Q: I inherited this chest from my parents. It was shipped to them from Saudi Arabia in 1968, and they referred to it as the “Kuwaiti chest.” My father said it was dug up in the desert somewhere. It measures 52 inches wide by 22 inches tall. Any information would be appreciated, and should I be concerned about sun damage since I have it in a room under a window?
A: This and similar chests are called by a variety of names. “Kuwaiti chest” is one of them. They are also referred to as Shirazi chests (if they show any kind of Persian influence in the design) and Zanzibar chests. They are also known as Omani chests and more generically “Arab chests.”
A Kuwaiti chest is sometimes associated with storage in the captain’s quarters of a seagoing dhow, which is a lateen-rigged (slanted triangular sail) ship that is thought to have originated in India. We also found that at least some of the chests might have been decorated by seamen on dhows during long voyages.
Dhows are often associated with Middle Eastern and Indian vessels sailing in the Red Sea and Indian Ocean but can also be found on the Nile River. Depending on the size, a dhow can have a crew of between 12 and 30. But we think this particular chest was far too large to have been housed in the captain’s cabin of a dhow and was probably not decorated by a ship’s crew.
Instead, we think it is a dower chest — the chest a young woman brought to her new home containing both her material wealth and items she would need to set up housekeeping. We do not have a photograph to substantiate this, but we suspect the top on the piece raises up to reveal an interior that probably has a lidded till along the side at the top of the interior that was designed to hold valuables such as jewelry and/or money.
As for the piece having been dug up in the desert, we doubt if this is literally true. Such a circumstance would have damaged the piece terribly, but it may have some figurative or metaphoric meaning. We believe the piece was actually made in India (some sources suggest near the Pakistan border or even in Pakistan itself), and the wood is probably either teak or shisham (aka Dalbergia sissoo), also called Bombay blackwood or North Indian rosewood.
The beautifully decorated dower chest is probably late 19th or early 20th century and shows English influence in the batwing pulls on the bottom drawer fronts. We suggest keeping the beautiful piece out of direct sunlight because it will eventually fade the wood on the top. This would diminish aesthetic and monetary value.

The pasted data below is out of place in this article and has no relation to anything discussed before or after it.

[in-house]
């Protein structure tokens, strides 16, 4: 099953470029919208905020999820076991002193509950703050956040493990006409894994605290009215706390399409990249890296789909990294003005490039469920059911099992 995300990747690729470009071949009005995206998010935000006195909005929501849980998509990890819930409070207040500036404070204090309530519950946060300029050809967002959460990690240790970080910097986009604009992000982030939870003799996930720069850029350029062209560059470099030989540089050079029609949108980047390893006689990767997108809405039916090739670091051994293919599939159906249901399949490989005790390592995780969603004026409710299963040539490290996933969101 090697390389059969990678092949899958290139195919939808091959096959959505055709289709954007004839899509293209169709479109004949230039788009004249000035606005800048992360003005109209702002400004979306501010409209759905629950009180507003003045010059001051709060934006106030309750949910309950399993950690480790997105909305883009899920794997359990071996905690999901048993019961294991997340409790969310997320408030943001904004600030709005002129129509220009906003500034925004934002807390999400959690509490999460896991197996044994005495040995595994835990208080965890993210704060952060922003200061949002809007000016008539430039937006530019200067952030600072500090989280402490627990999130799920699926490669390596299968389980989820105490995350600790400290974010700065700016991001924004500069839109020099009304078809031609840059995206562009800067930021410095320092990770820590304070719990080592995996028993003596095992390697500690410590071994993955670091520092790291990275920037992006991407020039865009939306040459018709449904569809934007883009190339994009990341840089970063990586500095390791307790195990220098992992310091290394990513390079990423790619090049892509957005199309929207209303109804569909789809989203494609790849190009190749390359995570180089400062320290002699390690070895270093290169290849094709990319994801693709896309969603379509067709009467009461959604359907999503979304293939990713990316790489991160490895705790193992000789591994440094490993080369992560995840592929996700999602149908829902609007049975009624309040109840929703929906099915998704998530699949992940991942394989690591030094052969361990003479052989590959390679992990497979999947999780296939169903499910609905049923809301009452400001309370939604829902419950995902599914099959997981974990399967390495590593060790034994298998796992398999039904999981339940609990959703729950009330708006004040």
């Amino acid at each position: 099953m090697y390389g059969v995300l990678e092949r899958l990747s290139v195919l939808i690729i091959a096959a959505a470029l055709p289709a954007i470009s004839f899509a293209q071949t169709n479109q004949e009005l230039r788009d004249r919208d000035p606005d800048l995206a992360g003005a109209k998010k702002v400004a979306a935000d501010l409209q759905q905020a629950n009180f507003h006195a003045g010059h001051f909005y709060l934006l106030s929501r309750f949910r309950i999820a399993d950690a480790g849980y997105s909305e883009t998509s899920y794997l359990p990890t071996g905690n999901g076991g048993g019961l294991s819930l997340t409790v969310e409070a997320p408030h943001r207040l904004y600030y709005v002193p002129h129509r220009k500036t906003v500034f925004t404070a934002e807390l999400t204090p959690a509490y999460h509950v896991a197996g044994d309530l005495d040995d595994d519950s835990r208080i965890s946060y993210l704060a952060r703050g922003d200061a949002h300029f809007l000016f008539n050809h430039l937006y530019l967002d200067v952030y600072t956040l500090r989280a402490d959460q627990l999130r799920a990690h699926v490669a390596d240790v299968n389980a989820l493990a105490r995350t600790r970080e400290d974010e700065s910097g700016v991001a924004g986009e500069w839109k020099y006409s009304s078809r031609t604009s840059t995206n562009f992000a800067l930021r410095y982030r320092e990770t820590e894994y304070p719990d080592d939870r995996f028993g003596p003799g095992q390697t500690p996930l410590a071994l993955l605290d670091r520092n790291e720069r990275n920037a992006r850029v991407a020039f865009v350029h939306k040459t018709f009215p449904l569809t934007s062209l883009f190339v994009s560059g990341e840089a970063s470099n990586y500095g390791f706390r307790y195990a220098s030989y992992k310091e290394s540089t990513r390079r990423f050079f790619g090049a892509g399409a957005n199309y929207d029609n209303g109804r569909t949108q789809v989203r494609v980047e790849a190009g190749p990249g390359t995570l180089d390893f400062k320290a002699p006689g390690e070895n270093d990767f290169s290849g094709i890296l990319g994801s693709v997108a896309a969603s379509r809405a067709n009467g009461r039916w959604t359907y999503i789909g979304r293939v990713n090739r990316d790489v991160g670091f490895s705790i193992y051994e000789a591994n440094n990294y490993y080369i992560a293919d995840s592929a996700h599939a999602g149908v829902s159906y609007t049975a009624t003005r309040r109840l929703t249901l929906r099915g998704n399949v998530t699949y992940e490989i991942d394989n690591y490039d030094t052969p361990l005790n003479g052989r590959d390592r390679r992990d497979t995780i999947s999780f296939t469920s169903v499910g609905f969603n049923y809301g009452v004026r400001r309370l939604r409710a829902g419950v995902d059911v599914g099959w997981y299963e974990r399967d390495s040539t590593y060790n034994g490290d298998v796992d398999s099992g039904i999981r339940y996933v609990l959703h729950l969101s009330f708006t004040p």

We have seen similar Kuwaiti dower chests sell for very little at auction (less than $500), but at retail we have found them priced at more than $3,000. This leaves us in a bit of a quandary, but we feel the chest should be insured in the $2,500 to $3,000 range.
Lincoln paper is a fake
Q: I came across a page from the New York Herald announcing the assassination of Abe Lincoln. I have included several pictures of the item. I would like to know about it and its value.
A: While doing our research, we discovered a specialist in the area who noted he had seen 10,000 of the New York Herald newspapers and not one of them was genuine.
During our career, we have seen more than a few of these ourselves and none of them have been the real thing, either. The New York Herald did not have circulation much beyond New York City, so surviving copies can be hard to find.
The newspaper was printed on good rag-based stock, which some think was confiscated from a Confederate ship trying to run the blockade at Wilmington, N.C. It does not yellow or crumble with age, while the reprints were generally printed on newsprint stock, which does yellow, crumble and split with age. The first reprint is said to have been done in 1871, which makes it almost 150 years old.
Reprints were made regularly through 1908 and can be purchased at the Ford’s Theater — the site of the Lincoln assassination — gift shop. But the early reprints have often been passed down through families as the genuine article.
We hear many stories about how the newspaper belonged to a great-great-grandaddy who fought in the Civil War so it must be genuine, but it turns out to be a reprint worth somewhere between $50 and $150 according to auction results. Interestingly, there were a number of editions of the New York Herald on April 15, 1865.
The first was the 2 a.m. regular edition, followed by the 3 a.m. special edition, the 10 a.m. special edition and the 2 p.m. inauguration edition that chronicled the inauguration of Andrew Johnson. Reportedly, there was also a 10 a.m. record edition and a 3:30 p.m. special edition.
But there was no 8:10 edition like the one in today’s question. In addition, there was no edition of the New York Herald that had a drawing of a beardless Abraham Lincoln on the front page. All these are fakes.
Other signs of fakes include a notation near the top of the page that reads, “Whole Number 10459.” Originals have “Whole Number 10456.” Some reprints do have the correct 10456 number on them, but if the number is 10459, it is definitely a fake.
The 8:10 edition you own was thought to be genuine for some time, but in 1972, the Library of Congress declared it to be bogus. Earlier, we reported a $50 to $150 price at auction, but the prices may have been realized due to confusion about authenticity and may not be replicable when the facts are known.
Helaine Fendelman and Joe Rosson have written a number of books on antiques. Do you have an item you’d like to know more about? Contact them at Joe Rosson, 2504 Seymour Ave., Knoxville, TN 37917, or e-mail them at treasuresknology.net. If you’d like your question to be considered for their column, please include a high-resolution photo of the subject, which must be in focus, with your inquiry.